Time to Scout for Squash Vine Borer (SVB) – Vegetable Crops Hotline

Time to Scout for Squash Vine Borer (SVB)

For some, we may often forget about the pesky squash vine borer until it’s too late. This pest of cucurbit crops tends to be sporadic in our region; you are either battling it every year or it hardly makes an appearance. And, unfortunately, our urban farmers tend to get hammered. While it is not so much of a problem on large farms, with many acres of cucurbits, small farms and organic growers tend to be the most impacted by this pest. The squash vine borer is a member of the clear-winged moths, a unique group of moths that are active during the daytime (Figure 1).

Photo by John Obermeyer.

Figure 1. An adult clear wing moth, the larvae of which is the Squash Vine borer. (Photo by John Obermeyer.)

They are very beautiful with their bright colored orange tufts on their legs, but can be devastating. The insect overwinters as a late instar larvae or pupa in the soil. In our region, as the soil warms, they complete their development and adults emerge around mid-June. There are multiple ways to monitor for this pest, but currently I have bucket traps available for anyone who would like to host one and report moth catches to me. The traps are equipped with a pheromone lure that smells like the females, and pulls the male moths into the bucket. We place a strip in the base of the bucket trap that has been impregnated with insecticide, and will therefore kill the adult males that make their way in (Figure 2).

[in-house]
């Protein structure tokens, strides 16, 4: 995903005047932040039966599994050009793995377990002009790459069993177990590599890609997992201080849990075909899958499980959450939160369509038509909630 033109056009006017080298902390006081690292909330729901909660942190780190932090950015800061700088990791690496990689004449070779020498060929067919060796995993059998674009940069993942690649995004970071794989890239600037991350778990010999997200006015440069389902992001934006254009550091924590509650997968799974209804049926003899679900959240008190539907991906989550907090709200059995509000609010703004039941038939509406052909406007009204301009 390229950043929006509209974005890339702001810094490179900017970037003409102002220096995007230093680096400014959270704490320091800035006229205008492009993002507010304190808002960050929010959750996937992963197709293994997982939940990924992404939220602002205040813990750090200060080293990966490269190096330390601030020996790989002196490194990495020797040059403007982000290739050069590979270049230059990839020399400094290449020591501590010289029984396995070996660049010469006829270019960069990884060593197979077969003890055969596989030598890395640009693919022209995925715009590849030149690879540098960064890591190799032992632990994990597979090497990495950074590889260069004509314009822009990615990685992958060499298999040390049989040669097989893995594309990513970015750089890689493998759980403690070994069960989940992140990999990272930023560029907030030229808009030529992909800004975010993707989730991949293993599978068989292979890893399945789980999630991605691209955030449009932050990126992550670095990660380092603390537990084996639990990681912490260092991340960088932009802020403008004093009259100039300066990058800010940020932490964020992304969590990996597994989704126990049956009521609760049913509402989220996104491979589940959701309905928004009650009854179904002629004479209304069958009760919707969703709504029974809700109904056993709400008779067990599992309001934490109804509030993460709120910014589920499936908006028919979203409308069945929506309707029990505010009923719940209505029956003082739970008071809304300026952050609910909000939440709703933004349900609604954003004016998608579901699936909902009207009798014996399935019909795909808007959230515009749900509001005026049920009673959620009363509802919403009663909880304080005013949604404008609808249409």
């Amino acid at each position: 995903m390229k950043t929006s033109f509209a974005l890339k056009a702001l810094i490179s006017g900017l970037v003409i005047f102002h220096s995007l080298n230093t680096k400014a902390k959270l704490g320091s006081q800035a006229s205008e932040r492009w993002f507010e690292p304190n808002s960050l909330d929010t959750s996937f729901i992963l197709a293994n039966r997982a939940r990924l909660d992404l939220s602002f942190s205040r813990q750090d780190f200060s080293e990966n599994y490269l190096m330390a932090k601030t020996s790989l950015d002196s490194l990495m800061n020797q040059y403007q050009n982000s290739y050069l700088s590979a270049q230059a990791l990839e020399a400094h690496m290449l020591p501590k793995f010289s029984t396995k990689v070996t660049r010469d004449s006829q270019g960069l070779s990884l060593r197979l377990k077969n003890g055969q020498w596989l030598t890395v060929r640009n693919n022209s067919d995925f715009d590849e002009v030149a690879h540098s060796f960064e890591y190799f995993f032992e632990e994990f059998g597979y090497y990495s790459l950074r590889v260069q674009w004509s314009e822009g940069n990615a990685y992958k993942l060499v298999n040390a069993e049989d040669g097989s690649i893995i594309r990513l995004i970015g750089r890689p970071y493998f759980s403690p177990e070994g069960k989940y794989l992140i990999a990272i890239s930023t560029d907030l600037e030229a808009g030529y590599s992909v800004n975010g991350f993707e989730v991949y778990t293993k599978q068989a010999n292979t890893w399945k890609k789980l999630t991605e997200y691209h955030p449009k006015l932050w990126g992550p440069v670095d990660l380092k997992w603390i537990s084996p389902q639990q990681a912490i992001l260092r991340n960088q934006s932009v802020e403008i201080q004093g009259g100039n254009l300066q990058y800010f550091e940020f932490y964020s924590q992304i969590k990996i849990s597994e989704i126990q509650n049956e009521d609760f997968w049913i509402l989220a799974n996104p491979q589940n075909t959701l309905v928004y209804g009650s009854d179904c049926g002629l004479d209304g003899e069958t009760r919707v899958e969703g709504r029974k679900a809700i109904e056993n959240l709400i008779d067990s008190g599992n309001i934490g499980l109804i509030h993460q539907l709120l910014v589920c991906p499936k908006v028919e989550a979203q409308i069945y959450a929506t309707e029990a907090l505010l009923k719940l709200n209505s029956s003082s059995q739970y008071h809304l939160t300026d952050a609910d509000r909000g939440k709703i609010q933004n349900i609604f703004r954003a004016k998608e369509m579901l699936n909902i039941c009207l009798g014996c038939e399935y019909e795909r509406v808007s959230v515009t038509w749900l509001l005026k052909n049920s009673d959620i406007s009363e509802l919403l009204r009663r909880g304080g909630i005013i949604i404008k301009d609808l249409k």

Figure 2. Bucket traps, such as this one, are available to catch the adult Squash Vine Borer. Photo by John Obermeyer.

Figure 2. Bucket traps, such as this one, are available to catch the adult Squash Vine Borer. (Photo by John Obermeyer.)

Trapping adult male moths can help us better understand their biology, peak emergence, and timing of management strategies. Within three days of adult emergence, the females are ready to begin laying eggs. They lay eggs singly on the stem of the plant. The eggs are small, reddish-brown and each individual female can travel up to one mile and lay 150-200 eggs in a lifetime. The eggs will hatch in 6-11 days after being laid on the plant. The larvae that hatch then burrow into the stem, where they remain, protected and feeding on plant tissues. Their feeding disrupts water and nutrient transport in the plant, resulting in the plant wilting and ultimately dying if the main stem is attacked. The larvae remain in the plant, feeding for 24-27 days, before dropping into the soil to pupate. SVB damage can be distinguished from other squash pests by the identification of the entry site of the larva into the stem and the presence of frass (insect poop) that looks like sawdust (Figure 3) In northern states (Wisconsin and Minnesota) there is only one generation per year. Here, in Indiana, we may experience two, with the second larval feeding damage occurring in Sept-Oct and often happening on ripening fruits (Figure 4). Cooperation with trapping will help us better understand these dynamics.